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The Greenback widened its lead against its peers as the minutes of the latest FOMC meeting highlighted further tightening prospects. On the flip side, higher-yielding commodity currencies gave up ground as the idea of higher borrowing costs spurred risk-off flows.

  • U.S. building permits dipped from 1.25M to 1.24M vs. 1.27M forecast
  • U.S. housing starts down from 1.27M to 1.20M vs. 1.22M consensus
  • Canadian manufacturing sales down 0.4% vs. expected 0.6% drop
  • U.K. CB leading index down 0.2% vs. earlier flat reading
  • EIA crude oil inventories up 6.5M barrels vs. projected 1.6M increase
  • FOMC minutes: “Further gradual increases” in rates consistent with growth
  • EU official: Leaders ready to finalize Brexit deal as negotiations get close
  • Another EU official: Not enough progress on Brexit has been achieved
  • PM May open to extending Brexit transition period?
  • Special Brexit Summit in November still in limbo
  • U.S. refrains from branding China as a currency manipulator

Major Events/Reports:

FOMC minutes

Dollar bulls found reason to charge as the transcript of the latest FOMC policy huddle confirmed that the central bank has more interest rate hikes up its sleeve.

Policymakers mostly agreed that “further gradual increases” in borrowing costs “would most likely be consistent” with the U.S. economy’s pace of growth, inflation, and employment. Furthermore, officials noted that this would balance the risk of tightening too quickly or too slowly.

Recall that there was a lot of hubbub over the removal of the “accommodative” bit in the September statement, and it turns out that “almost all” committee members thought it was time to do so. However, a couple of FOMC members signaled that they would “not favor adopting a restrictive policy stance in the absence of clear signs of an overheating economy and rising inflation.” Any guesses who?

EU Summit jitters

Market watchers continued to keep close tabs on remarks from EU officials as Brexit deal discussions in the summit are taking place.

In her speech to EU counterparts, U.K. PM May hinted that they’re open to extending the two-year transition period by a year in order to have more time to iron out trade issues, particularly in the Irish border. But while she expressed confidence in a good outcome and called for “courage, trust, and leadership” on both sides, many pointed out that she hasn’t offered fresh proposals as European Council President Tusk demanded.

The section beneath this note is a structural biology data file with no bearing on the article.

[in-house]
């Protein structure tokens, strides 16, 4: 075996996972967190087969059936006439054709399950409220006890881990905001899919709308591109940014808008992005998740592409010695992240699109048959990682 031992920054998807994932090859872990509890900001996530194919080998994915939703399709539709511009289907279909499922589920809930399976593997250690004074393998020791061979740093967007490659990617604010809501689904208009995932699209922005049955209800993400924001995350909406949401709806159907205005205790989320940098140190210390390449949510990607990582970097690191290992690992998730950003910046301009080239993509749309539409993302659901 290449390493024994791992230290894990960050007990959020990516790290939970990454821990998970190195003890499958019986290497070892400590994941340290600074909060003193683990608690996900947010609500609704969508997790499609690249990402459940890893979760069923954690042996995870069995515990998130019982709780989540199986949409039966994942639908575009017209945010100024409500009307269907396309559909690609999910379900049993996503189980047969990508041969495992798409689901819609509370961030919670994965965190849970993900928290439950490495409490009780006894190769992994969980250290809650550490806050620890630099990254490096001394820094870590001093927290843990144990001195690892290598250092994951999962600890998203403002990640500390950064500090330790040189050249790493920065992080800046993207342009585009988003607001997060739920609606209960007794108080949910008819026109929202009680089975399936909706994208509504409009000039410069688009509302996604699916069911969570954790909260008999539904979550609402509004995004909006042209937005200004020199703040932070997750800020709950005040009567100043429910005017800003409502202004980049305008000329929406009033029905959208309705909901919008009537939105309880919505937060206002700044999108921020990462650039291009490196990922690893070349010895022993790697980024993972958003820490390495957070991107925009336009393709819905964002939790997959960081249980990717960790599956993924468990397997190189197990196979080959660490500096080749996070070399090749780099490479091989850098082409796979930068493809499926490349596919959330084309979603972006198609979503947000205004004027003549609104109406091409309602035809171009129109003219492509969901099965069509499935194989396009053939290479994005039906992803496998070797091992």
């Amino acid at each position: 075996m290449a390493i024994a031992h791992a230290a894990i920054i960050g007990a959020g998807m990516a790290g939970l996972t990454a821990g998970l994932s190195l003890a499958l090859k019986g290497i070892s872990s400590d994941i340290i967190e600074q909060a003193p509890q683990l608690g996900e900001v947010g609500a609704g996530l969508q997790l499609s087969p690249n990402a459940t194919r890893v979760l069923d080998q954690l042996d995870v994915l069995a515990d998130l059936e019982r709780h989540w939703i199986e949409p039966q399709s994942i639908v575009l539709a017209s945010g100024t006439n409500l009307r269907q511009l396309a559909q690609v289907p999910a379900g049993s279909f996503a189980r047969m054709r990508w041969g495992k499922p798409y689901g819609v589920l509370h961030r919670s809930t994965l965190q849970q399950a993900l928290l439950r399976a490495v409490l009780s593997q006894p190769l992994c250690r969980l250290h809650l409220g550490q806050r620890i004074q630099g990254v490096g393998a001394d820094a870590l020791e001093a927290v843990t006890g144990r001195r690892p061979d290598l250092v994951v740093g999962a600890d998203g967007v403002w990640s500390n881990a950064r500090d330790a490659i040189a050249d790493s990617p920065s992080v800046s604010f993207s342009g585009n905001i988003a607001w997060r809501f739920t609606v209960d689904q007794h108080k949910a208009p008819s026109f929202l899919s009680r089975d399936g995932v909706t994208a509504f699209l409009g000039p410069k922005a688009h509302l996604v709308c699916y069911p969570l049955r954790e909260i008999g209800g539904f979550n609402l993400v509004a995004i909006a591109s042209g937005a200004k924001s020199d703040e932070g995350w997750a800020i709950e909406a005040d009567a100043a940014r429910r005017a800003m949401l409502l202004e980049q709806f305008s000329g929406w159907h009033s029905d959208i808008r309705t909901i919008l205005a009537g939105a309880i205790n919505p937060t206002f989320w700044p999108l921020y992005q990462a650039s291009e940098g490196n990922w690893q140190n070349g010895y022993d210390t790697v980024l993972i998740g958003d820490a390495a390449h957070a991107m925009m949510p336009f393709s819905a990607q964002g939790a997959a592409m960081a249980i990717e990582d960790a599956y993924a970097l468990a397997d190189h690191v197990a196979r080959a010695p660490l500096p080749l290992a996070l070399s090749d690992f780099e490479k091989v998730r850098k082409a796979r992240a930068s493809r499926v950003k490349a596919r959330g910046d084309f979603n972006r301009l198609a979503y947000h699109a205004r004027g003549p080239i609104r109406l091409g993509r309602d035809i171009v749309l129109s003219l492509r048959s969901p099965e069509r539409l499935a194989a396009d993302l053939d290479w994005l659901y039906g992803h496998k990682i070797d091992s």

Sources present in the summit also gave mixed intel, with one citing that leaders are ready to finalize the divorce terms as negotiations are getting close and another noting that “not enough progress has been achieved.”

In addition, the prospect of a special Brexit summit in November is still in limbo as the leaders are waiting to see decisive progress before arranging another get-together. Word on the street is that Germany and France are already making preps for a “no deal” situation.

Risk appetite wobbles

U.S. stocks took hits as the drop in energy prices and the prospect of higher borrowing costs weighed on investors’ outlook.

  • Dow 30 index closed 91.74 points down to 25,706.68 (-0.36%)
  • Nasdaq is down 2.79 points to 7,642.70 (-0.04%)
  • S&P 500 index is lower by 0.71 points to 2,809.21 (-0.03%)

Crude oil chalked up another day in the red as the EIA inventories report revealed a larger than expected increase of 6.5 million barrels, despite the closures of some refineries in the Gulf Coast during Hurricane Michael. Gold was slightly weaker as well.

  • The precious metal is down to $1,223.07 per troy ounce (-0.11%)
  • WTI crude oil fell to $70.05 per barrel (-0.27%)

Major Market Mover(s):


The scrilla was in a positive mood even before the release of the FOMC minutes as bulls were likely looking forward to seeing more hawkish remarks from policymakers.

USD/JPY climbed from 112.09 to a high of 112.72; EUR/USD sank from 1.1576 to 1.1498; GBP/USD initially climbed to a session high of 1.3149 then fell to 1.3100, and USD/CHF is up to .9952.


The comdoll gang found themselves deep in negative territory once more, with the Loonie being the biggest loser of ’em all. Weaker crude oil prices on the heels of a larger than expected EIA inventory build and the beef with Saudi Arabia were also dragging factors.

USD/CAD climbed from 1.2969 to 1.3026; CAD/JPY retreated from 86.63 to a low of 86.17; EUR/CAD held on to the 1.5000 mark, and AUD/CAD bounced off .9234 to .9261.

Watch Out For:

  • 12:30 am GMT: Australian employment change (15.2K expected, 44K previous)
  • 12:30 am GMT: Australia’s unemployment rate (no change from 5.3% expected)
  • 12:30 am GMT: Australia’s NAB quarterly business confidence index
  • 12:30 am GMT: BOJ Governor Kuroda’s testimony